How to Speed Up Your Composting With More Browns

Not enough “browns” in your compost? Get quicker compost with this unique free source of brown composting materials for urban gardeners…

You probably already know that compost requires a mixture of “greens” (typically “wet” high-nitrogen materials such as manure, food scraps, grass clippings, etc.), and “browns” (dry, carbonaceous materials such as dry leaves, sawdust, etc.).

While you may have plenty of these lying around if you live in a rural area, many urban gardeners have trouble collecting enough brown materials to make a truly effective compost. (This often means not composting at all, since compost with too many green materials versus brown will often put off some stinky smells, which leads many people to think that composting is too smelly to do in an urban area!)

However, this problem is easily solved by adding more “browns.” So how do you find more brown materials for your compost?  There are a few ways to do it. If you don’t have enough leaves yourself, you can always collect them during the fall when most homeowners will put them out by the curb for collection by the city waste department. If you have a neighbor who rakes a lot of leaves, why not volunteer to come rake his leaves for him and take them off his hands?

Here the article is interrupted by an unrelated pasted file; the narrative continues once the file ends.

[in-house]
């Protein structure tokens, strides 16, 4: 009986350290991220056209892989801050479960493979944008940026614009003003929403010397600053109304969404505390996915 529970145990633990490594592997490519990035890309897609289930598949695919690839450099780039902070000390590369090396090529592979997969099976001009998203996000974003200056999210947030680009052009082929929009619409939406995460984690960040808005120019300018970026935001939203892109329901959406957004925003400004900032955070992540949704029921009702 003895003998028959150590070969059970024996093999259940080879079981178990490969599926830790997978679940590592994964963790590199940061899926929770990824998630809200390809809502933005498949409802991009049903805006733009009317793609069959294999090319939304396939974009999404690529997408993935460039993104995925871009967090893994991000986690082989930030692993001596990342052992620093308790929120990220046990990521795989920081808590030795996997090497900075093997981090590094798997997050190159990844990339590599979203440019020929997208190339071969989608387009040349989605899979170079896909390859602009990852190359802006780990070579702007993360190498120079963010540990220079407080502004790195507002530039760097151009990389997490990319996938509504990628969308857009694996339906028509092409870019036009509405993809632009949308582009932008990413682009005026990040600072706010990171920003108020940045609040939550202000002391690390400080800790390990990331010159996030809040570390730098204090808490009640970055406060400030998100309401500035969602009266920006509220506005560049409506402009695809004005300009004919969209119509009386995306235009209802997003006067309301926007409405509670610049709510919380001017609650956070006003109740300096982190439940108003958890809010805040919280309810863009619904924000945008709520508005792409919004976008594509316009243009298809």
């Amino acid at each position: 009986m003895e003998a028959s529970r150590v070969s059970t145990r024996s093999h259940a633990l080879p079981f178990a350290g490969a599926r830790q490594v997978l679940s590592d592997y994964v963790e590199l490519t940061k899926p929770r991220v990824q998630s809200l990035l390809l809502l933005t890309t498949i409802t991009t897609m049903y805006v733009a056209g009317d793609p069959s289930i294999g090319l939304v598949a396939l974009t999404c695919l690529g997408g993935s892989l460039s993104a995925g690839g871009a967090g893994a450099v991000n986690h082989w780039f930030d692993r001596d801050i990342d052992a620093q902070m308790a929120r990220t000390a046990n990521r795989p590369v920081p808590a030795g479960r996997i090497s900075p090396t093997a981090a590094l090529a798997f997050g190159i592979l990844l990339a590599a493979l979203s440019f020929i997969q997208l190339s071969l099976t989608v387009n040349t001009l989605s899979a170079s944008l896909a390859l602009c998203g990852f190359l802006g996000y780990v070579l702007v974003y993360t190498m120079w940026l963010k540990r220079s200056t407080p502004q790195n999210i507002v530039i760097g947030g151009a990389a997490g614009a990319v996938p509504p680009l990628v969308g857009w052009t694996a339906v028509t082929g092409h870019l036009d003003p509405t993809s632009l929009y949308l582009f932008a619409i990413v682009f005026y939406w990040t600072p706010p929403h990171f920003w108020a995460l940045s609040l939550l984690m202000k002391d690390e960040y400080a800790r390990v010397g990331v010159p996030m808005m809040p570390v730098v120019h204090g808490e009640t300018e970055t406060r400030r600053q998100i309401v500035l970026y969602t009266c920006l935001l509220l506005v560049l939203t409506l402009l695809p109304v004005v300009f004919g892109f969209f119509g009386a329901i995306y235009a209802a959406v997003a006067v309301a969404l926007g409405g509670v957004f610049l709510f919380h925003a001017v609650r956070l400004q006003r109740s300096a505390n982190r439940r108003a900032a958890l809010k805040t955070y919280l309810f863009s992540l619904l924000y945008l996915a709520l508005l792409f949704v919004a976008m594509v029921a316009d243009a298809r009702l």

But there are other sources as well if you live in an area without a lot of leaves around in the fall. This video shares a truly interesting resource for brown composting materials that I had never even heard of! This is a great way to get brown composting materials for your garden if you live in an urban area.

Adding a good mix of browns and greens to your compost pile helps to speed up decomposition and give you rich, finished compost for your garden in less time! Watch below to learn where to find this unique source of “browns” for your compost:

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Rose S.

An avid gardener since childhood, I love sharing my passion for gardening with others! I have gardened in a number of different climates and settings, from large fenced garden plots, to tiny patio and container gardens, and I firmly believe that everyone can learn to grow at least some of their own food - no matter where you live. Growing your own food can help you take control of your own health and food supply, and there has never been a better time to get started!

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